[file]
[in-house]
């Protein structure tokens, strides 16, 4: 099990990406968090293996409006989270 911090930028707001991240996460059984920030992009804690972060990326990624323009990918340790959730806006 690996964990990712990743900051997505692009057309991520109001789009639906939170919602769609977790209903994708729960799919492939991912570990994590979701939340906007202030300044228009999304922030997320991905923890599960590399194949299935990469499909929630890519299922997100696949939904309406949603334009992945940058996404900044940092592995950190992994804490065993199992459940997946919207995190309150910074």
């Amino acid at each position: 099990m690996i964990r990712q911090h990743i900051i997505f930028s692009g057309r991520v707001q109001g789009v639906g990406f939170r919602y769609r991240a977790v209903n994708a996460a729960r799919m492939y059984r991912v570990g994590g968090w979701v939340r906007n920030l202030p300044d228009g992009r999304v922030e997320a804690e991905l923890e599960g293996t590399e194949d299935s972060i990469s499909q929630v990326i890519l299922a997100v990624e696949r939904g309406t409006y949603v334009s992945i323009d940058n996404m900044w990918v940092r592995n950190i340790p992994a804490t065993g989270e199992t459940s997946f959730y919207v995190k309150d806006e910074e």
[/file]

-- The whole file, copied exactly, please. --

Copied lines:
[in-house]
């Protein structure tokens, strides 16, 4: 099990990406968090293996409006989270 911090930028707001991240996460059984920030992009804690972060990326990624323009990918340790959730806006 690996964990990712990743900051997505692009057309991520109001789009639906939170919602769609977790209903994708729960799919492939991912570990994590979701939340906007202030300044228009999304922030997320991905923890599960590399194949299935990469499909929630890519299922997100696949939904309406949603334009992945940058996404900044940092592995950190992994804490065993199992459940997946919207995190309150910074």
């Amino acid at each position: 099990m690996i964990r990712q911090h990743i900051i997505f930028s692009g057309r991520v707001q109001g789009v639906g990406f939170r919602y769609r991240a977790v209903n994708a996460a729960r799919m492939y059984r991912v570990g994590g968090w979701v939340r906007n920030l202030p300044d228009g992009r999304v922030e997320a804690e991905l923890e599960g293996t590399e194949d299935s972060i990469s499909q929630v990326i890519l299922a997100v990624e696949r939904g309406t409006y949603v334009s992945i323009d940058n996404m900044w990918v940092r592995n950190i340790p992994a804490t065993g989270e199992t459940s997946f959730y919207v995190k309150d806006e910074e």